Backstopping the Huskies into the medal round at Nationals, contested in Charlottetown, PEI, Drever posted a shutout versus the AUS champion University of New Brunswick Reds to clinch the bronze medal. Recording 17 saves, while Kendra Zuchotski and Jasper Desmarais contributed goals, Drever earned recognition as the game’s Top Performer for the Huskies. Resulting in the second podium finish in program history, it marked her finest hour,
“It was very special to get a shutout in the bronze medal game. What a way to end the season with the team. I never thought that was how it was going to end but the team worked so hard all season. I really pushed myself this year too and that is a game I will never forget!”
Assembling one of the greatest postseason performances in Huskies history, winning six games, Drever’s four shutouts thrust her into the national spotlight. Of note, her first two shutouts were back-to-back. Eliminating the Bisons with a 21-save performance in a 3-0 final, the Huskies entered the next round as underdogs.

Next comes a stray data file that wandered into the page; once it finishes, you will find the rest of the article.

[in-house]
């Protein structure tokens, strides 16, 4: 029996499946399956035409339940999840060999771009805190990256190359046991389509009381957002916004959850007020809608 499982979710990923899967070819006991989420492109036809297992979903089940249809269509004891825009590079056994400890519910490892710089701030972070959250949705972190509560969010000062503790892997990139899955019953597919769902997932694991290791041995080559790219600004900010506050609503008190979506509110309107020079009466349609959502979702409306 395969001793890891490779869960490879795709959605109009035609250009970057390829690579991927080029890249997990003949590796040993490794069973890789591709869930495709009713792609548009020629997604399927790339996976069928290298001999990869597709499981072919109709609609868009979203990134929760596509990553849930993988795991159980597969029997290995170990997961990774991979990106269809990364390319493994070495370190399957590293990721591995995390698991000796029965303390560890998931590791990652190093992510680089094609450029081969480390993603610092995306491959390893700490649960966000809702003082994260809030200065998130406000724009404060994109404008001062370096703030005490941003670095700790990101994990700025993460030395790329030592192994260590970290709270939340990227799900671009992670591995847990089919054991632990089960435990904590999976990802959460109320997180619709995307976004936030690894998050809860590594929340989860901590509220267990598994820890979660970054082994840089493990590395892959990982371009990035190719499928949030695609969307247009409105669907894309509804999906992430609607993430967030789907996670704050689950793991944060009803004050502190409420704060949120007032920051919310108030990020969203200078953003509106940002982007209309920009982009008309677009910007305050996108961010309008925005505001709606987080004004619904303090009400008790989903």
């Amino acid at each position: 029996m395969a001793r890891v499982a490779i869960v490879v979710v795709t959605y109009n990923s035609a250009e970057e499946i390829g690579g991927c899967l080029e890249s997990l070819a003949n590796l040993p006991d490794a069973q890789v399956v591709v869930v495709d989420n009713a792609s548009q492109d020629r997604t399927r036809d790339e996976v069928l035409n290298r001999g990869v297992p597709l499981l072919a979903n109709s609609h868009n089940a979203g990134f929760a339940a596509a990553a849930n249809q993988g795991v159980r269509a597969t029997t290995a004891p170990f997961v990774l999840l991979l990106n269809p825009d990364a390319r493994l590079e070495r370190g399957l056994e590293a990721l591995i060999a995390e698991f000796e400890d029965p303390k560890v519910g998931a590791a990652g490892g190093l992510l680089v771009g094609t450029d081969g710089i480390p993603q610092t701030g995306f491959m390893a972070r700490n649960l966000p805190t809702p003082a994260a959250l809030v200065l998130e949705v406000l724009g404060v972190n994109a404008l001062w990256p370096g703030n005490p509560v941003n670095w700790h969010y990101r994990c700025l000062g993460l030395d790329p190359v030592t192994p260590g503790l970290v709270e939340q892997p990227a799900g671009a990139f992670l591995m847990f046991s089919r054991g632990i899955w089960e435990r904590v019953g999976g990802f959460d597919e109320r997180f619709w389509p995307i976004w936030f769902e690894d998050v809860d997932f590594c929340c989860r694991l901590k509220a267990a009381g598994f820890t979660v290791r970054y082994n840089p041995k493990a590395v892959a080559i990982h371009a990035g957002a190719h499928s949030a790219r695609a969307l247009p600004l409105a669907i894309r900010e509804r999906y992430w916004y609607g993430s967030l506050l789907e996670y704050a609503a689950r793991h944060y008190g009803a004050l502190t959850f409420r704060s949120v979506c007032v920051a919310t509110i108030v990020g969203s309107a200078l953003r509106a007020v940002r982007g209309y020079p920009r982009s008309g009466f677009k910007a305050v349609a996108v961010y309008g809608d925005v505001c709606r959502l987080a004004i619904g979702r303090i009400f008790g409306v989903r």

Facing off against the number one seeded Mount Royal Cougars, their regular season goal total of 61 ranking second overall in the conference, their offense sputtered versus Drever. Stonewalling a usually potent offense, as Kara Kondrat’s first period goal stood as the game-winner, Drever was even better in Game Two.
Recording an astonishing 53 saves, Drever was the embodiment of poise and grace under pressure. With the Huskies outshot in every period, unable to record double digits in any period versus Cougars goaltender Zoe De Beauville, Drever remained pivotal in providing her team a chance to win.